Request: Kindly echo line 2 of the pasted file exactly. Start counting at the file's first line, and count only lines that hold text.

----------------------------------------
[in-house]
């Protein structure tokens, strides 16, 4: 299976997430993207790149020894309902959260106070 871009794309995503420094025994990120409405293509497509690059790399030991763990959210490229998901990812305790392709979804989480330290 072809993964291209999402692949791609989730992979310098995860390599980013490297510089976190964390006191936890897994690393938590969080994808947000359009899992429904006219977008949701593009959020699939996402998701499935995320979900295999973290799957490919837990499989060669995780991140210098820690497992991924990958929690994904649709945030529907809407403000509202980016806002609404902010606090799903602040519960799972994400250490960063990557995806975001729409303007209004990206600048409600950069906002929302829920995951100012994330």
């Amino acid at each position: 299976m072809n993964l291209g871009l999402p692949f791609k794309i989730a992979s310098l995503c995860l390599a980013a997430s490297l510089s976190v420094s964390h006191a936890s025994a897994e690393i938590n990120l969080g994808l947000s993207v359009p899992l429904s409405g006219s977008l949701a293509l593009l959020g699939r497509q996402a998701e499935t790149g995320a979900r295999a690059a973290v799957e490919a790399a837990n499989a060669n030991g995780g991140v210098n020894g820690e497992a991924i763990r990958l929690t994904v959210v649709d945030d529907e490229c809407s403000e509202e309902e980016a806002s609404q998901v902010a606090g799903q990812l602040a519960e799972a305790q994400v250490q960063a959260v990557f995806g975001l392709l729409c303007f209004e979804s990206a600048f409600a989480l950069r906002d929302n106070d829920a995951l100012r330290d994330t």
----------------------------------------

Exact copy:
């Protein structure tokens, strides 16, 4: 299976997430993207790149020894309902959260106070 871009794309995503420094025994990120409405293509497509690059790399030991763990959210490229998901990812305790392709979804989480330290 072809993964291209999402692949791609989730992979310098995860390599980013490297510089976190964390006191936890897994690393938590969080994808947000359009899992429904006219977008949701593009959020699939996402998701499935995320979900295999973290799957490919837990499989060669995780991140210098820690497992991924990958929690994904649709945030529907809407403000509202980016806002609404902010606090799903602040519960799972994400250490960063990557995806975001729409303007209004990206600048409600950069906002929302829920995951100012994330």